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Economic Botany

, Volume 41, Issue 1, pp 17–27 | Cite as

Potato remains from a late pleistocene settlement in southcentral Chile

  • Donald Ugent
  • Tom Dillehay
  • Carlos Ramirez
Article

Abstract

Taxonomic and evolutionary relationships between the Chilean cultivars ofSolanum tuberosum and the wild speciesS. maglia are explored. Widely separated centers of origin are postulated for the Group Tuberosum and Group Andigena varieties of the common potato. The first group is believed to have been domesticated originally in the humid forest-lands of southcentral Chile, while the second appears to have arisen in the high, cold Andes of Peru and Bolivia. In connection with the origin of the Group Tuberosum varieties, a 13,000-yr-old specimen ofS. maglia from the archaeological site of Monte Verde, Chile, is illustrated and described for the first time. These remains, the oldest on record for any wild or cultivated potato species, are important in that they help to establish the area of southern Chile as one of two main centers for evolution of the common potato.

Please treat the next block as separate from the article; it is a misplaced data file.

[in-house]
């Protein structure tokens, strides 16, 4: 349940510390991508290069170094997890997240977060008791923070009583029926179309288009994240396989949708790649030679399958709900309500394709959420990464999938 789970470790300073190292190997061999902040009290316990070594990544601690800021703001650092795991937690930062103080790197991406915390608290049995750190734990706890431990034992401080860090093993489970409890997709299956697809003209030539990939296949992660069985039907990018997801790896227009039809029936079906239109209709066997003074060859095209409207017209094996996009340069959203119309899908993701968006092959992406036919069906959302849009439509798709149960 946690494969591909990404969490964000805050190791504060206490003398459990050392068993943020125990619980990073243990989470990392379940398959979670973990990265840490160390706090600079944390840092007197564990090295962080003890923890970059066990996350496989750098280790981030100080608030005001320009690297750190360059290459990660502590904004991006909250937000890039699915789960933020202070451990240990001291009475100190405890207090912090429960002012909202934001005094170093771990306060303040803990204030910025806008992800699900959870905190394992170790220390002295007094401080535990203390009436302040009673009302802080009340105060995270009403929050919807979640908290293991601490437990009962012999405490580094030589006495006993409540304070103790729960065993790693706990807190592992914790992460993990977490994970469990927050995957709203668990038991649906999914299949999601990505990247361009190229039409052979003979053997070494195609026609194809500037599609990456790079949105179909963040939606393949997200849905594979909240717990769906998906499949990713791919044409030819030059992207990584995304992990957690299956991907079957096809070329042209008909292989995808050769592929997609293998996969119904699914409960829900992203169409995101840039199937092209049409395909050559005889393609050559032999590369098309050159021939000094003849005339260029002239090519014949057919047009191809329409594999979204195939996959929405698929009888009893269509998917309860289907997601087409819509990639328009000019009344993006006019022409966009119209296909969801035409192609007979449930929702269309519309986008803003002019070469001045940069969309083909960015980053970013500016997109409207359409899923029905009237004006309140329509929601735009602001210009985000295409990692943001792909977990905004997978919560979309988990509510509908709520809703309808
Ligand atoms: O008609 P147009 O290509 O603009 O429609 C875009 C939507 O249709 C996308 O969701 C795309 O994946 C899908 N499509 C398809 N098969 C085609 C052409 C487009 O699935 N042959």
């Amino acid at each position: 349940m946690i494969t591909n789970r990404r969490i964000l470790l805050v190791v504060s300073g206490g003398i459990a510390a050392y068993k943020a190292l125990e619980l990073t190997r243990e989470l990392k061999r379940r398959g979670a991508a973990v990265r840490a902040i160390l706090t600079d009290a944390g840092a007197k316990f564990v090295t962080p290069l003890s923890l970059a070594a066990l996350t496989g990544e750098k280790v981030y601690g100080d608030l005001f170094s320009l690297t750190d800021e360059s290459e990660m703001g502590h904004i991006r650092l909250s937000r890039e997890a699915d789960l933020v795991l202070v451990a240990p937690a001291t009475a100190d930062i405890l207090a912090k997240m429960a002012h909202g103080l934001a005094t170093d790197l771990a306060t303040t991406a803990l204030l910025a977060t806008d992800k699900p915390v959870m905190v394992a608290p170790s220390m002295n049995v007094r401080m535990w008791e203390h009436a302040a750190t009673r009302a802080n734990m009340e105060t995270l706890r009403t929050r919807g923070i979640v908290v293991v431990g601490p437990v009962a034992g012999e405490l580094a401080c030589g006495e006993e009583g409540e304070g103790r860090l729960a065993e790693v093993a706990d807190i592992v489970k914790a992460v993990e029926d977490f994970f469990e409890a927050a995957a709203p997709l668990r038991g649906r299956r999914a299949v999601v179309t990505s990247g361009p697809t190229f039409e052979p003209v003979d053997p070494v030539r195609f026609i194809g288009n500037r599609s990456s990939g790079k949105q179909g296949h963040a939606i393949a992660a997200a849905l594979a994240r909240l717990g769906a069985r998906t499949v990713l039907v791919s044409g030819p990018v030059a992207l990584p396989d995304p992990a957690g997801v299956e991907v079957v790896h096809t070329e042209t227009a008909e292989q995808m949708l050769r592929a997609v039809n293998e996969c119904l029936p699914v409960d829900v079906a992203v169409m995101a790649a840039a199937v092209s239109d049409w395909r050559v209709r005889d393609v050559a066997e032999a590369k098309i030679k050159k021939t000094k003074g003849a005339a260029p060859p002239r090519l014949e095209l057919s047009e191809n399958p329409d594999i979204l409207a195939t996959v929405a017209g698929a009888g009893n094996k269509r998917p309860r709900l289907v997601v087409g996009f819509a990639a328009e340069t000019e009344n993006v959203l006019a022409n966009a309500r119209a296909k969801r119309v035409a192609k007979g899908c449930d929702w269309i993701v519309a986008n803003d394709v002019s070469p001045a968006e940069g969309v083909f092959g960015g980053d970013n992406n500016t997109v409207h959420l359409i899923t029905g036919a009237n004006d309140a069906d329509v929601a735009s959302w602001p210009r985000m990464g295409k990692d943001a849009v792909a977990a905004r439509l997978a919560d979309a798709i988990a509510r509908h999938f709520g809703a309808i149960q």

Keywords

Starch Economic Botany Peru Wild Potato Nothofagus Forest 
These keywords were added by machine and not by the authors. This process is experimental and the keywords may be updated as the learning algorithm improves.

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Copyright information

© New York Botanical Garden, Bronx, NY 10458 1987

Authors and Affiliations

  • Donald Ugent
    • 1
  • Tom Dillehay
    • 2
    • 3
  • Carlos Ramirez
    • 4
  1. 1.Southern Illinois UniversityCarbondale
  2. 2.University of KentuckyLexington
  3. 3.Instituto de AntropologiaUniversidad Austral de ChileValdiviaChile
  4. 4.Botanist, Instituto BotanicoUniversidad Austral de ChileValdiviaChile

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